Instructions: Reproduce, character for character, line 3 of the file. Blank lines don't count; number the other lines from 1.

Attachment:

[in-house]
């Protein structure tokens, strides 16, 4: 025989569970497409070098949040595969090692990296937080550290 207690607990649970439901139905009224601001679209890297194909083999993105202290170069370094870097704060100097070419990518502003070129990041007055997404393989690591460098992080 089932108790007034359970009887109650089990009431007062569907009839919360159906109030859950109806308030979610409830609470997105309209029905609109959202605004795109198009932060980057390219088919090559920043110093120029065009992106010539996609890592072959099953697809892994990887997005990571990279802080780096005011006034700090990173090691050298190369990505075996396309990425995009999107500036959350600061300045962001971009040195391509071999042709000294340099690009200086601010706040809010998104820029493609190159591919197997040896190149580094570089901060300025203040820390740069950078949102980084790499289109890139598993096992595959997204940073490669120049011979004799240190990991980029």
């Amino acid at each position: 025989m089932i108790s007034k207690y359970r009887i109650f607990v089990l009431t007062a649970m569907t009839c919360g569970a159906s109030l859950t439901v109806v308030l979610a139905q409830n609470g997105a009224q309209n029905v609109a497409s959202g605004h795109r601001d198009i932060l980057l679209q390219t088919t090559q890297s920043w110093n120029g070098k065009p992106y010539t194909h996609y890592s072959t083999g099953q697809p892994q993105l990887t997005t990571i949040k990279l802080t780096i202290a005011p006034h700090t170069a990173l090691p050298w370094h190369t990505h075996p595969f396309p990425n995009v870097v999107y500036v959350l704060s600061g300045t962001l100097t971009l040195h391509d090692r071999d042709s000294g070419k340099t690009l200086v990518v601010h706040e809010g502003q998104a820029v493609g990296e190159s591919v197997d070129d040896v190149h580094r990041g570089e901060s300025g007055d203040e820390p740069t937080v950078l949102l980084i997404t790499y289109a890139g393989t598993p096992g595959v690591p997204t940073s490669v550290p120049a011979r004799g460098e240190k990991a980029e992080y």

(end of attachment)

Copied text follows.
């Amino acid at each position: 025989m089932i108790s007034k207690y359970r009887i109650f607990v089990l009431t007062a649970m569907t009839c919360g569970a159906s109030l859950t439901v109806v308030l979610a139905q409830n609470g997105a009224q309209n029905v609109a497409s959202g605004h795109r601001d198009i932060l980057l679209q390219t088919t090559q890297s920043w110093n120029g070098k065009p992106y010539t194909h996609y890592s072959t083999g099953q697809p892994q993105l990887t997005t990571i949040k990279l802080t780096i202290a005011p006034h700090t170069a990173l090691p050298w370094h190369t990505h075996p595969f396309p990425n995009v870097v999107y500036v959350l704060s600061g300045t962001l100097t971009l040195h391509d090692r071999d042709s000294g070419k340099t690009l200086v990518v601010h706040e809010g502003q998104a820029v493609g990296e190159s591919v197997d070129d040896v190149h580094r990041g570089e901060s300025g007055d203040e820390p740069t937080v950078l949102l980084i997404t790499y289109a890139g393989t598993p096992g595959v690591p997204t940073s490669v550290p120049a011979r004799g460098e240190k990991a980029e992080y």